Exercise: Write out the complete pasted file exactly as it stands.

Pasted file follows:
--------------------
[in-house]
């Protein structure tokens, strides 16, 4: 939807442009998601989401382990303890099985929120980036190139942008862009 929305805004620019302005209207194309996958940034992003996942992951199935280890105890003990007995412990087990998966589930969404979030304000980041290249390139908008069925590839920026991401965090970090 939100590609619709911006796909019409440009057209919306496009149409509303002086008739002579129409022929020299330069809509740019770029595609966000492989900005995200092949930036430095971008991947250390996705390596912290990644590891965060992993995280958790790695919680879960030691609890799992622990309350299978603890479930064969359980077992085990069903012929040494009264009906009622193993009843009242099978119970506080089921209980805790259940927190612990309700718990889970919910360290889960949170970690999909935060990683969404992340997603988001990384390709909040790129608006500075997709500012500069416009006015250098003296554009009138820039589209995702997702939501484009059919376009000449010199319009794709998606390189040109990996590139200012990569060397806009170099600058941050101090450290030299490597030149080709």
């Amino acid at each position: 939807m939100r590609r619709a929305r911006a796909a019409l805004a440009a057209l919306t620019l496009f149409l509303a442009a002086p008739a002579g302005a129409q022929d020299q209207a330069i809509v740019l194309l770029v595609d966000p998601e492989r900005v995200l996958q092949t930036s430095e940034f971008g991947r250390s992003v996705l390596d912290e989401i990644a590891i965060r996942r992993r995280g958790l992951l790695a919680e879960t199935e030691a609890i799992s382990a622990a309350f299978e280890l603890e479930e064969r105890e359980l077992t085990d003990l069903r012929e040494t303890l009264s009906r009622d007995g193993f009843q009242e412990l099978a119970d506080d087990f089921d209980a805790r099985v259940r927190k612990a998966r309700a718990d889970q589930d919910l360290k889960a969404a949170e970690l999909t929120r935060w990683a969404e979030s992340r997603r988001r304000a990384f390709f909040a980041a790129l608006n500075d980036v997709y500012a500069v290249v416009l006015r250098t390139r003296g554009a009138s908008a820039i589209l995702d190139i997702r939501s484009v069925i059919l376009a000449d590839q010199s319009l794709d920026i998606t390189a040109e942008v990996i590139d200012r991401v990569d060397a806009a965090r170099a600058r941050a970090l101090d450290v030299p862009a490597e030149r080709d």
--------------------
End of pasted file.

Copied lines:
[in-house]
């Protein structure tokens, strides 16, 4: 939807442009998601989401382990303890099985929120980036190139942008862009 929305805004620019302005209207194309996958940034992003996942992951199935280890105890003990007995412990087990998966589930969404979030304000980041290249390139908008069925590839920026991401965090970090 939100590609619709911006796909019409440009057209919306496009149409509303002086008739002579129409022929020299330069809509740019770029595609966000492989900005995200092949930036430095971008991947250390996705390596912290990644590891965060992993995280958790790695919680879960030691609890799992622990309350299978603890479930064969359980077992085990069903012929040494009264009906009622193993009843009242099978119970506080089921209980805790259940927190612990309700718990889970919910360290889960949170970690999909935060990683969404992340997603988001990384390709909040790129608006500075997709500012500069416009006015250098003296554009009138820039589209995702997702939501484009059919376009000449010199319009794709998606390189040109990996590139200012990569060397806009170099600058941050101090450290030299490597030149080709």
């Amino acid at each position: 939807m939100r590609r619709a929305r911006a796909a019409l805004a440009a057209l919306t620019l496009f149409l509303a442009a002086p008739a002579g302005a129409q022929d020299q209207a330069i809509v740019l194309l770029v595609d966000p998601e492989r900005v995200l996958q092949t930036s430095e940034f971008g991947r250390s992003v996705l390596d912290e989401i990644a590891i965060r996942r992993r995280g958790l992951l790695a919680e879960t199935e030691a609890i799992s382990a622990a309350f299978e280890l603890e479930e064969r105890e359980l077992t085990d003990l069903r012929e040494t303890l009264s009906r009622d007995g193993f009843q009242e412990l099978a119970d506080d087990f089921d209980a805790r099985v259940r927190k612990a998966r309700a718990d889970q589930d919910l360290k889960a969404a949170e970690l999909t929120r935060w990683a969404e979030s992340r997603r988001r304000a990384f390709f909040a980041a790129l608006n500075d980036v997709y500012a500069v290249v416009l006015r250098t390139r003296g554009a009138s908008a820039i589209l995702d190139i997702r939501s484009v069925i059919l376009a000449d590839q010199s319009l794709d920026i998606t390189a040109e942008v990996i590139d200012r991401v990569d060397a806009a965090r170099a600058r941050a970090l101090d450290v030299p862009a490597e030149r080709d």